You shall love the Lord your God with all your heart, and with all your soul, and with all your might.
Throughout Leviticus, Israel remains encamped at Mount Sinai while God appears in the Tent of Meeting, dictating to Moses his specifications regarding the Jewish ceremonial laws. The laws are extremely detailed, outlining every aspect of how and when religious offerings are to be presented to God. God gives the instructions himself, and his voice comprises the majority of the text. A brief narrative interlude describes the anointing of Aaron and his sons as Israel’s priests. At the ceremony, God appears and engulfs the altar in a burst of flames, eliciting shouts of joy from the people. Soon after, God also sends fire to consume two of Aaron’s sons when they neglect to make the right preparations for approaching the altar.
God lists various types of forbidden sexual behavior and discusses foods and physical conditions that can make a person unclean. Uncleanliness can result from things such as bodily discharge or touching a dead carcass. An unclean person must leave the Israelite camp or undergo physical cleansing, waiting periods, and religious sacrifices. Typically, sexual sins are punishable by death, but God also instructs the Israelites to kill a man who blasphemes, or curses God’s name. Of all his restrictions, God places particular emphasis on the prohibition against eating meat with blood still in it: doing so will result in banishment, not only from Israel but from God’s graces as well.
In the end, God promises to give Israel great abundance and success if it obeys these laws. If Israel is disobedient, though, God will send destruction and famine and “abhor” the Israelites (26:30). But the laws in Leviticus also set aside an annual Day of Atonement during which the priest is to offer sacrifices for the forgiveness of the entire nation. As long as the Israelites confess and repent for their sins, God promises to keep his covenant and never leave them.
At the beginning of Numbers, Israel prepares to continue the journey from Mount Sinai to the promised land. God devotes one of the twelve tribes, the Levites, to assist Aaron in the work of the priesthood, maintaining and watching over Israel’s religious articles. After dedicating the Tabernacle, which houses the Ark of the Covenant, the Israelites leave Sinai, guided by the movements of a cloud that rests over the Tabernacle. Entering the desert, the people begin to complain about everything from the lack of interesting food to Moses’s leadership.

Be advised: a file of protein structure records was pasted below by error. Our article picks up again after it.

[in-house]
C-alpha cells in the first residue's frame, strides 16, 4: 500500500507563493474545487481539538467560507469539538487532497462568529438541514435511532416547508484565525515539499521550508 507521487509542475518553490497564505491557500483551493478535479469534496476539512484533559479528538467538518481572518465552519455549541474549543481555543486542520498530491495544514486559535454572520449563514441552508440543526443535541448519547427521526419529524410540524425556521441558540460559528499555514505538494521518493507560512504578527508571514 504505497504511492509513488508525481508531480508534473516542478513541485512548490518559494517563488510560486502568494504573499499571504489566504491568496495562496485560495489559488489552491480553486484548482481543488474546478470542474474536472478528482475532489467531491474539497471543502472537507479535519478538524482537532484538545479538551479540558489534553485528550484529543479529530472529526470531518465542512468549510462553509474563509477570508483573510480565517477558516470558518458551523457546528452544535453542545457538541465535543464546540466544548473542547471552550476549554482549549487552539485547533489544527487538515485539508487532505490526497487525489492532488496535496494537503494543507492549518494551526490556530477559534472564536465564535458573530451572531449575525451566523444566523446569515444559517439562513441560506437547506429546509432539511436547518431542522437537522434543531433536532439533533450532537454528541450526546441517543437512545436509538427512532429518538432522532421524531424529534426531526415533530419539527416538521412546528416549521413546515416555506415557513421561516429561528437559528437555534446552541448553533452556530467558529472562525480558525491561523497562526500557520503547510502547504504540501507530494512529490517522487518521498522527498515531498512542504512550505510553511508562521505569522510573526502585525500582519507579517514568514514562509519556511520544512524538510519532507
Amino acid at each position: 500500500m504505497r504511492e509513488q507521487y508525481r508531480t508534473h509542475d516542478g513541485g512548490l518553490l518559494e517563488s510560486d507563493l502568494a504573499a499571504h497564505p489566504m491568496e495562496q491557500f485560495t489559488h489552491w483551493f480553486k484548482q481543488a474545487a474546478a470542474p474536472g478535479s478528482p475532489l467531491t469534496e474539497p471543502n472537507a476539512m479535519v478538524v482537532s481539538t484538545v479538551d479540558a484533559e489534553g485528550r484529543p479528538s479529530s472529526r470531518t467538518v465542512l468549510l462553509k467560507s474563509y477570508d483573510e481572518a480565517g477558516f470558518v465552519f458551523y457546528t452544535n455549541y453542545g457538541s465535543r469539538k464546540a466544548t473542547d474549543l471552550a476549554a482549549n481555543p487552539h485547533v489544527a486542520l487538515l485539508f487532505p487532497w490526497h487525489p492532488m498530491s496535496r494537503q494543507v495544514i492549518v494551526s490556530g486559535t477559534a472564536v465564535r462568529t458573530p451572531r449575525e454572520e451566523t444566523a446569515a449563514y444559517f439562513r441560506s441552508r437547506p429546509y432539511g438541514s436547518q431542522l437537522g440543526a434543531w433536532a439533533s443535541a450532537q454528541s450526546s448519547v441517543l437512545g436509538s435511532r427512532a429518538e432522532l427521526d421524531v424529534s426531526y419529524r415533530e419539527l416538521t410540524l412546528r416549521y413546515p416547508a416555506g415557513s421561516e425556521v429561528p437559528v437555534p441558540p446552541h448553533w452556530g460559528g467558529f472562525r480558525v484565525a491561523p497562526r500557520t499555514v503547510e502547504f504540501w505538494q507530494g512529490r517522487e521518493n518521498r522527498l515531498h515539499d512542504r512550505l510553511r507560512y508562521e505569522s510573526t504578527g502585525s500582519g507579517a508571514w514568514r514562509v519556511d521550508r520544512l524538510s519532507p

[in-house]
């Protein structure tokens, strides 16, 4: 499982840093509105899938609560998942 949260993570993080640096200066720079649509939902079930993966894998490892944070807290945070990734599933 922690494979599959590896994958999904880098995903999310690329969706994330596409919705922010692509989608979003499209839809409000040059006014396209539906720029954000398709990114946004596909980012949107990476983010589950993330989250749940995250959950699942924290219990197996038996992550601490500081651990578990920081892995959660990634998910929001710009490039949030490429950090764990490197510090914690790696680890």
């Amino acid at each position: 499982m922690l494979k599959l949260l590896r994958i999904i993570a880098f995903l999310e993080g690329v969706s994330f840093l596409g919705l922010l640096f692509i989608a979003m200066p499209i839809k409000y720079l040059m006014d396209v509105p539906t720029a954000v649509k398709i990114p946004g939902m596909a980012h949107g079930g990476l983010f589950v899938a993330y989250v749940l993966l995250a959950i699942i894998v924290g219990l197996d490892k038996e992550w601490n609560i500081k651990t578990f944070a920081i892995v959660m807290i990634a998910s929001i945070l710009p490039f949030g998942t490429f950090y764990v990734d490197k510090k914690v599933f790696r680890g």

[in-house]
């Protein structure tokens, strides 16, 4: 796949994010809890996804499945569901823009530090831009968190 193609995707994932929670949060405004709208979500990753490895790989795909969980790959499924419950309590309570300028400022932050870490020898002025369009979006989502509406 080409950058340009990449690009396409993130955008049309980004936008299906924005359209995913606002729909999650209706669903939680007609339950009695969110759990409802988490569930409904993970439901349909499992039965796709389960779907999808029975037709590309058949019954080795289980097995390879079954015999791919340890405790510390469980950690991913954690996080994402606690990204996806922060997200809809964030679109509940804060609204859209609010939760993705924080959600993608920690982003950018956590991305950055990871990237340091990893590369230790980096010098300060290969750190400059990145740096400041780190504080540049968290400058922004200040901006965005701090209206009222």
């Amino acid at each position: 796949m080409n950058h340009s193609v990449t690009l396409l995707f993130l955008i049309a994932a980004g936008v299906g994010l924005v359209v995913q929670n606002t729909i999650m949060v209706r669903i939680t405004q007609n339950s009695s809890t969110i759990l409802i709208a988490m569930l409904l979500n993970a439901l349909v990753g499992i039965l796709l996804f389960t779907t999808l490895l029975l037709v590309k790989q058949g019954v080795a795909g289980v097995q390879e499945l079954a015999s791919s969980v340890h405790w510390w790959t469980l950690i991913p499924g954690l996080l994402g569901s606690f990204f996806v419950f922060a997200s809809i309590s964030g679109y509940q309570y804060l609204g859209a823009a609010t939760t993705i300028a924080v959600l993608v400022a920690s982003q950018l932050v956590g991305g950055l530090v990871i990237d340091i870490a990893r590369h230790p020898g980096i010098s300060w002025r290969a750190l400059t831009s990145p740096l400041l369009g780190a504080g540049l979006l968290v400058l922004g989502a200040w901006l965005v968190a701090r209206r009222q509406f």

Moses sends spies into Canaan to explore the promised land. Upon returning, two of the spies, Joshua and Caleb, report that Israel can successfully conquer the Canaanite people with God’s help. However, some of the spies incite an uprising, arguing that it will be impossible to take the land from the Canaanites and that Israel should return to Egypt instead. God plans to destroy the people for their lack of faith, but Moses intervenes and convinces God to forgive them. God relents but delivers a heavy curse. He announces that the current generation of Israelites, with the exception of Joshua and Caleb, will not be allowed to enter the promised land. Moses leads the people back toward the Red Sea to wander in the wilderness for a period of forty years.
Another revolt occurs when three men grow jealous of Moses’s leadership. God plans to destroy the entire nation because of the men’s jealousy, but Moses persuades God to destroy only the guilty parties. Moses warns the people that the men will die as a result of their own disobedience. God causes the ground to open and swallow the men, but the Israelites blame Moses and Aaron for the incident. Very angry, God sends a rapidly spreading plague through the crowd, killing thousands. Aaron runs out into the crowd and holds up the priest’s censer to atone for Israel’s wrongdoing, stopping the plague in its destructive path.